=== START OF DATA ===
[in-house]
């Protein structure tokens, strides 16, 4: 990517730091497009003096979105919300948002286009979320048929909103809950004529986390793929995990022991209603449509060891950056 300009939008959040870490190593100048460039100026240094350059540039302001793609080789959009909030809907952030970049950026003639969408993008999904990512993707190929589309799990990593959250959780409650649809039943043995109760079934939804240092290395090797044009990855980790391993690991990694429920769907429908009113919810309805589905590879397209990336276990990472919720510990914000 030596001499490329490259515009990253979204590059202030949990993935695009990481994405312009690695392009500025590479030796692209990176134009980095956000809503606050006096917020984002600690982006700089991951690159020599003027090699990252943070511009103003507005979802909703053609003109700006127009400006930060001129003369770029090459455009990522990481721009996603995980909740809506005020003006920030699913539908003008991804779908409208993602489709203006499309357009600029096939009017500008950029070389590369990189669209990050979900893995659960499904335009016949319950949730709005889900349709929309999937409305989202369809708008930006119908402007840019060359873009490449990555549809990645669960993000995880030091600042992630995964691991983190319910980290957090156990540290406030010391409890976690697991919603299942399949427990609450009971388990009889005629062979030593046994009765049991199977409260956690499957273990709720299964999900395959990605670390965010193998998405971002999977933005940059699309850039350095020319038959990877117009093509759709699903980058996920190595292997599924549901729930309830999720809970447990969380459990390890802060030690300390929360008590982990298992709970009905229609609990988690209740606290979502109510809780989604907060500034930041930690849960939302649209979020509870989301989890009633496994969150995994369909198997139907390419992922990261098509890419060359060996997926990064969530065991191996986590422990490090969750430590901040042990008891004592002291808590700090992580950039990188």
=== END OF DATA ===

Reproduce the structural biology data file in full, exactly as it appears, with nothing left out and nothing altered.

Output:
[in-house]
């Protein structure tokens, strides 16, 4: 990517730091497009003096979105919300948002286009979320048929909103809950004529986390793929995990022991209603449509060891950056 300009939008959040870490190593100048460039100026240094350059540039302001793609080789959009909030809907952030970049950026003639969408993008999904990512993707190929589309799990990593959250959780409650649809039943043995109760079934939804240092290395090797044009990855980790391993690991990694429920769907429908009113919810309805589905590879397209990336276990990472919720510990914000 030596001499490329490259515009990253979204590059202030949990993935695009990481994405312009690695392009500025590479030796692209990176134009980095956000809503606050006096917020984002600690982006700089991951690159020599003027090699990252943070511009103003507005979802909703053609003109700006127009400006930060001129003369770029090459455009990522990481721009996603995980909740809506005020003006920030699913539908003008991804779908409208993602489709203006499309357009600029096939009017500008950029070389590369990189669209990050979900893995659960499904335009016949319950949730709005889900349709929309999937409305989202369809708008930006119908402007840019060359873009490449990555549809990645669960993000995880030091600042992630995964691991983190319910980290957090156990540290406030010391409890976690697991919603299942399949427990609450009971388990009889005629062979030593046994009765049991199977409260956690499957273990709720299964999900395959990605670390965010193998998405971002999977933005940059699309850039350095020319038959990877117009093509759709699903980058996920190595292997599924549901729930309830999720809970447990969380459990390890802060030690300390929360008590982990298992709970009905229609609990988690209740606290979502109510809780989604907060500034930041930690849960939302649209979020509870989301989890009633496994969150995994369909198997139907390419992922990261098509890419060359060996997926990064969530065991191996986590422990490090969750430590901040042990008891004592002291808590700090992580950039990188």